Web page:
Before 1940, Iasi had a population of about 100,000 people, half of whom were Jews. It was a cosmopolitan city, a real cultural center. From the series "It Happened for the First Time in Romania", the origin of the first yiddish newspaper, Korot Haitim, and the other about the national anthem of Israel.
Price is per person and is expressed in euro (EUR).
We will explore the vibrant past, architectural wonder and stories of the Jewish community, starting from Union Square, the central point of the city of Iasi. The next stop will be on Lapușneanu Street well known as the connection street between the north side of the city, Copou Quarter, and the centre, Union Square. Once known as The Street of Joy, after 1830 filled with with merchants from other countries. A tragic event took place at The Police Station in June 1941, a week after Romania’s entrance in war against the Soviet Union.
Next, our guide will lead you to Cuza Voda Street, known in the past as ‘Golia Alley’, this street connects Union Square with Târgu Cucului, the former Jewish Quarter. After 1830, towards the street, narrow buildings linked to each other were constructed, with two or three levels and basements, which hosted various shops. From Cuza Voda Street you will visit the summer garden called ‘Green Tree’, which no longer exists, where a theatre band conducted in Yiddish language was founded in 1876. This is credited as the founding act of the first professional Jewish Theatre in the world. Târgu Cucului Quarter, or ‘the Flour Market’ known until 1800’s it was placed at the periphery of the city. Afterwards it was named “Cucului”, as a metaphor to say that it was a market where sellers could avoid paying fair taxes (customs).
The first Jewish families settled here around 1650, but the immigration of an important Jewish community in the neighborhood took place after 1830. In the same quarter, the oldest synagogue preserved in Romania, named the Grand Synagogue was erected on the ruins of a Jewish praying place built in 1580. On the Stihii Street nearby, in the past, there were seven synagogues, along with dozens of other houses of prayer in the crowded Târgu Cucului quarter. The Jewish places of worship were organized on professional criteria, each synagogue taking the name of a guild. The same was for the “Merarilor” Synagogue, where apple sellers and gatherers came to pray.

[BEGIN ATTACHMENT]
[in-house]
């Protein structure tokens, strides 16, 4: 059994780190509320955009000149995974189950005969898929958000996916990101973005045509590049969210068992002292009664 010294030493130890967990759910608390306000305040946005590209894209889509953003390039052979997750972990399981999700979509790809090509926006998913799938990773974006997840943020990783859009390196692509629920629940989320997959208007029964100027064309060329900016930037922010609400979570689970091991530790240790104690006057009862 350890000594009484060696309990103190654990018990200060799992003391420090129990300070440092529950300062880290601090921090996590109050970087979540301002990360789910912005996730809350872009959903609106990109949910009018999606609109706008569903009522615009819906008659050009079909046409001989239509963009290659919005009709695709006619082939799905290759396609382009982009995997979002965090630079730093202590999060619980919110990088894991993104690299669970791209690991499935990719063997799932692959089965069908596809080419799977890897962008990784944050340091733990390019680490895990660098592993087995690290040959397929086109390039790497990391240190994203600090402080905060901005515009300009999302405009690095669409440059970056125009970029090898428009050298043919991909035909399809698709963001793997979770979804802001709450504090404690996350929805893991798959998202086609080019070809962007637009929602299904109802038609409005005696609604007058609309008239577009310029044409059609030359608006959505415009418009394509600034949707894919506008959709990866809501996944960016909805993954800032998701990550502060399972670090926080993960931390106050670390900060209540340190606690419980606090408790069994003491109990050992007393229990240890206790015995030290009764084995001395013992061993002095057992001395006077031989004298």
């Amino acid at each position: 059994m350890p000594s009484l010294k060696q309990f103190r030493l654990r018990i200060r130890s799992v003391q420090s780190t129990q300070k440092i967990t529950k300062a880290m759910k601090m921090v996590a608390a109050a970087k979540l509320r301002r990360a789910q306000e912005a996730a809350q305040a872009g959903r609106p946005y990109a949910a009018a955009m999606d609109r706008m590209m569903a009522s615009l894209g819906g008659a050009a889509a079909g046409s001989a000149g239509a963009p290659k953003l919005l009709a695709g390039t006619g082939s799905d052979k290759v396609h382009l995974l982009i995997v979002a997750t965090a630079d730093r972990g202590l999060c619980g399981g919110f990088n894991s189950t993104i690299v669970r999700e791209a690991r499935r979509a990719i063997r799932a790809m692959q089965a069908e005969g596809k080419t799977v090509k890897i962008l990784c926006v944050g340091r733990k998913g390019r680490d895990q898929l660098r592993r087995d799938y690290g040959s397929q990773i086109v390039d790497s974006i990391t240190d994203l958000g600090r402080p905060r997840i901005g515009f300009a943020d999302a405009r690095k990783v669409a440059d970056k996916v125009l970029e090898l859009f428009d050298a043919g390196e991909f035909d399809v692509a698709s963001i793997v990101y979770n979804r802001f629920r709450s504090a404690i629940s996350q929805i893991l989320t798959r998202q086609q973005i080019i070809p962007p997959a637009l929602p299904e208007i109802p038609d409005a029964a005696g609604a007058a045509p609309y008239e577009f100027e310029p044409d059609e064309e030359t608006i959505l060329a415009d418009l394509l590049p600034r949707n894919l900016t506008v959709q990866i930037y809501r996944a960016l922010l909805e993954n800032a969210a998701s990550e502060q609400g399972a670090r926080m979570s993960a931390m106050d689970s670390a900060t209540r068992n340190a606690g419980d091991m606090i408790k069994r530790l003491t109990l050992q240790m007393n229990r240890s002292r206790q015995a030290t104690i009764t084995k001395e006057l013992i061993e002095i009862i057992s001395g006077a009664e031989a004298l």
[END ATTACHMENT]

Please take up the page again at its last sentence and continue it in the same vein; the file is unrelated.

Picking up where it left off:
You will end the tour at The Jewish Community, initially known as the ‘Jewish guild’. You will end the Jewish Heritage tour at the Jewish Community Centre. From 2002 hosts a club which coordinates the Ritual restaurant, with kosher foods, according to the kashrut norms, the choir and a traditional music band. It is actively involved in the cultural life of the city, it organizes shows, conferences, commemorations and film watching.
What we will see: Grand Synagogue, Merarilor Synagogue, Jewish Community Centre, Former ‘Green Tree’ Jewish Theatre.
Meeting time is 09:00 AM
The price includes:
- English speaking guide.
Not inluded in the price:
- Entrance fees to monuments/sights other than those mentioned in itinerary;
- Lunch and beverage;
- Tips for tour guide;
- Photo fee.
The trip lasts around 4-5 hours.
Period: All year round (except 24th and 25th December, 31st December, 1st January, 1st December)
Tel: +40 757 894 456 | +40 740 357 073
Bookings are done based on a deposit of 20% of the total price of the program you choose.
You can pay the deposit by:
- BANK TRANSFER;
- ONLINE, by card, using EuPlatesc (iPay) system
We also take Holiday Vouchers (only Romanian). You can pay in any currency, including Bitcoin and Ethereum.
The price difference will be paid to arrival, in cash (RON or EUR) or by card (any currency) or any of the payment systems from above.
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